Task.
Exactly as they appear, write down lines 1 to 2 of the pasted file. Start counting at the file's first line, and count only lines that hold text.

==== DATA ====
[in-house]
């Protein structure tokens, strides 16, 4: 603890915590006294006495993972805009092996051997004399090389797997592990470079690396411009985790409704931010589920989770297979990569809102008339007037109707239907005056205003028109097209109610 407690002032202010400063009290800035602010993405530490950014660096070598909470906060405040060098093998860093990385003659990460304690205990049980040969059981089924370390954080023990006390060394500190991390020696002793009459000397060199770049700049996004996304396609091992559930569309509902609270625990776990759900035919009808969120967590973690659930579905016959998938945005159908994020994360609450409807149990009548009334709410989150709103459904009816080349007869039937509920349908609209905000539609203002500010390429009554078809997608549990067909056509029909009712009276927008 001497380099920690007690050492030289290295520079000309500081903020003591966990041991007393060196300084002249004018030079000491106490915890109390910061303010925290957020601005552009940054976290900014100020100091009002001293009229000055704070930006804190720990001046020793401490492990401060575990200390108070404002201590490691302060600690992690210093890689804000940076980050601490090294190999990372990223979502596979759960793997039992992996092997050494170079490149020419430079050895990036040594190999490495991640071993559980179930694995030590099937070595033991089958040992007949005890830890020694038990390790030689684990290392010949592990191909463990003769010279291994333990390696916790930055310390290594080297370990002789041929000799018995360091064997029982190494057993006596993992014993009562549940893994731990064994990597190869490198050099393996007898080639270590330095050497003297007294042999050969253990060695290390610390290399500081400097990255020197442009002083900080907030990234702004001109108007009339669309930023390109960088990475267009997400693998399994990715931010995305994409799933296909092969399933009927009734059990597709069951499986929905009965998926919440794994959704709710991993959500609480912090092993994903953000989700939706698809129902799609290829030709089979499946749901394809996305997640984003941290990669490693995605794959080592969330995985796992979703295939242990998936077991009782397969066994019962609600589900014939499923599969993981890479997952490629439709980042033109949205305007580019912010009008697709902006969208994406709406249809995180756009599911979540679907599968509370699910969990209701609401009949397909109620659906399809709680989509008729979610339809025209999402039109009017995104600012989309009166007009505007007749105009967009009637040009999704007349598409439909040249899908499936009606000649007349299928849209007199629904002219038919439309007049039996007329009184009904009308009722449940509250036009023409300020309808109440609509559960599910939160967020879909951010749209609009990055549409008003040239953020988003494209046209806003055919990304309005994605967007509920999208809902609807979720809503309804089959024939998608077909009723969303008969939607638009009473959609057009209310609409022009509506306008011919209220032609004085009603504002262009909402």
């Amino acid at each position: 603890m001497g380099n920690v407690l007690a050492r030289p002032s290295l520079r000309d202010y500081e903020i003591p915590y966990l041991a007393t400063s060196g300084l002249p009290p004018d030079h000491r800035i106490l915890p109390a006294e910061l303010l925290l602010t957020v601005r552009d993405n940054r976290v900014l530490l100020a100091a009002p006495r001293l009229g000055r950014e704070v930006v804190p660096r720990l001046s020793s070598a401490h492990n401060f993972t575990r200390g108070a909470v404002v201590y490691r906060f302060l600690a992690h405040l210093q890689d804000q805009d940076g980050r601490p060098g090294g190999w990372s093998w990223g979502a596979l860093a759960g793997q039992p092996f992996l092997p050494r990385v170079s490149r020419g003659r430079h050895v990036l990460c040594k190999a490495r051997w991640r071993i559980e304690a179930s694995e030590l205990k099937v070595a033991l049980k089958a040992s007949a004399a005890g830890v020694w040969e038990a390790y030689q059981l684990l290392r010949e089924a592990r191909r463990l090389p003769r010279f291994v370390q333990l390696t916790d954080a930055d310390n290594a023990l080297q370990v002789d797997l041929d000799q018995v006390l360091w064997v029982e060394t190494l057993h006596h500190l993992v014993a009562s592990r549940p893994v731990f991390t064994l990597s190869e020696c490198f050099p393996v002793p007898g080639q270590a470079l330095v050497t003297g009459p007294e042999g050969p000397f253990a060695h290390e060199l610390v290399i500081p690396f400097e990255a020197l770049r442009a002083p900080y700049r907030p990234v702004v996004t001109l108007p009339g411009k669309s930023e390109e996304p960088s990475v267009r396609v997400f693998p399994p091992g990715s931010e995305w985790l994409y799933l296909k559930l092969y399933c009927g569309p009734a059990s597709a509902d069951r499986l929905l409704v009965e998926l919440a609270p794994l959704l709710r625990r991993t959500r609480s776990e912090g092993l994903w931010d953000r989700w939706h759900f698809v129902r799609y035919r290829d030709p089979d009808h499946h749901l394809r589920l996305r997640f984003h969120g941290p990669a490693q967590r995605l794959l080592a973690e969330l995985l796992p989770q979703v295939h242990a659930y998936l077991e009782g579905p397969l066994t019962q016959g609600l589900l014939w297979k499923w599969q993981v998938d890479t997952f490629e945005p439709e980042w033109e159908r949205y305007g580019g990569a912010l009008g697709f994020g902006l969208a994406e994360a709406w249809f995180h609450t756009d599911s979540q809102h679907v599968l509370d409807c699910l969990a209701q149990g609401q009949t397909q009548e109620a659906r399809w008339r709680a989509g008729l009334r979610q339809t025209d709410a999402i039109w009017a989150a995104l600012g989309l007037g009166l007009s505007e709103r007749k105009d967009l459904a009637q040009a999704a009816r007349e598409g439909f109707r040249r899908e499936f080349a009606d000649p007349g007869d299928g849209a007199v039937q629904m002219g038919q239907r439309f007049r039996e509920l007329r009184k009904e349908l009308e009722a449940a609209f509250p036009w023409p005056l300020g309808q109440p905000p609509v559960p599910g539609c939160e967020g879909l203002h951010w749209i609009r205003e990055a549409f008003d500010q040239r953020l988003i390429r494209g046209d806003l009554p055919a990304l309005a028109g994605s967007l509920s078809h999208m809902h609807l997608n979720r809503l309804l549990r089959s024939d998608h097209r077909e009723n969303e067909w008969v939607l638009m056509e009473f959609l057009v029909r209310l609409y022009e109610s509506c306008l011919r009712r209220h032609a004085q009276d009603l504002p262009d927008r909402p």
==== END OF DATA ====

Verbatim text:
[in-house]
């Protein structure tokens, strides 16, 4: 603890915590006294006495993972805009092996051997004399090389797997592990470079690396411009985790409704931010589920989770297979990569809102008339007037109707239907005056205003028109097209109610 407690002032202010400063009290800035602010993405530490950014660096070598909470906060405040060098093998860093990385003659990460304690205990049980040969059981089924370390954080023990006390060394500190991390020696002793009459000397060199770049700049996004996304396609091992559930569309509902609270625990776990759900035919009808969120967590973690659930579905016959998938945005159908994020994360609450409807149990009548009334709410989150709103459904009816080349007869039937509920349908609209905000539609203002500010390429009554078809997608549990067909056509029909009712009276927008 001497380099920690007690050492030289290295520079000309500081903020003591966990041991007393060196300084002249004018030079000491106490915890109390910061303010925290957020601005552009940054976290900014100020100091009002001293009229000055704070930006804190720990001046020793401490492990401060575990200390108070404002201590490691302060600690992690210093890689804000940076980050601490090294190999990372990223979502596979759960793997039992992996092997050494170079490149020419430079050895990036040594190999490495991640071993559980179930694995030590099937070595033991089958040992007949005890830890020694038990390790030689684990290392010949592990191909463990003769010279291994333990390696916790930055310390290594080297370990002789041929000799018995360091064997029982190494057993006596993992014993009562549940893994731990064994990597190869490198050099393996007898080639270590330095050497003297007294042999050969253990060695290390610390290399500081400097990255020197442009002083900080907030990234702004001109108007009339669309930023390109960088990475267009997400693998399994990715931010995305994409799933296909092969399933009927009734059990597709069951499986929905009965998926919440794994959704709710991993959500609480912090092993994903953000989700939706698809129902799609290829030709089979499946749901394809996305997640984003941290990669490693995605794959080592969330995985796992979703295939242990998936077991009782397969066994019962609600589900014939499923599969993981890479997952490629439709980042033109949205305007580019912010009008697709902006969208994406709406249809995180756009599911979540679907599968509370699910969990209701609401009949397909109620659906399809709680989509008729979610339809025209999402039109009017995104600012989309009166007009505007007749105009967009009637040009999704007349598409439909040249899908499936009606000649007349299928849209007199629904002219038919439309007049039996007329009184009904009308009722449940509250036009023409300020309808109440609509559960599910939160967020879909951010749209609009990055549409008003040239953020988003494209046209806003055919990304309005994605967007509920999208809902609807979720809503309804089959024939998608077909009723969303008969939607638009009473959609057009209310609409022009509506306008011919209220032609004085009603504002262009909402």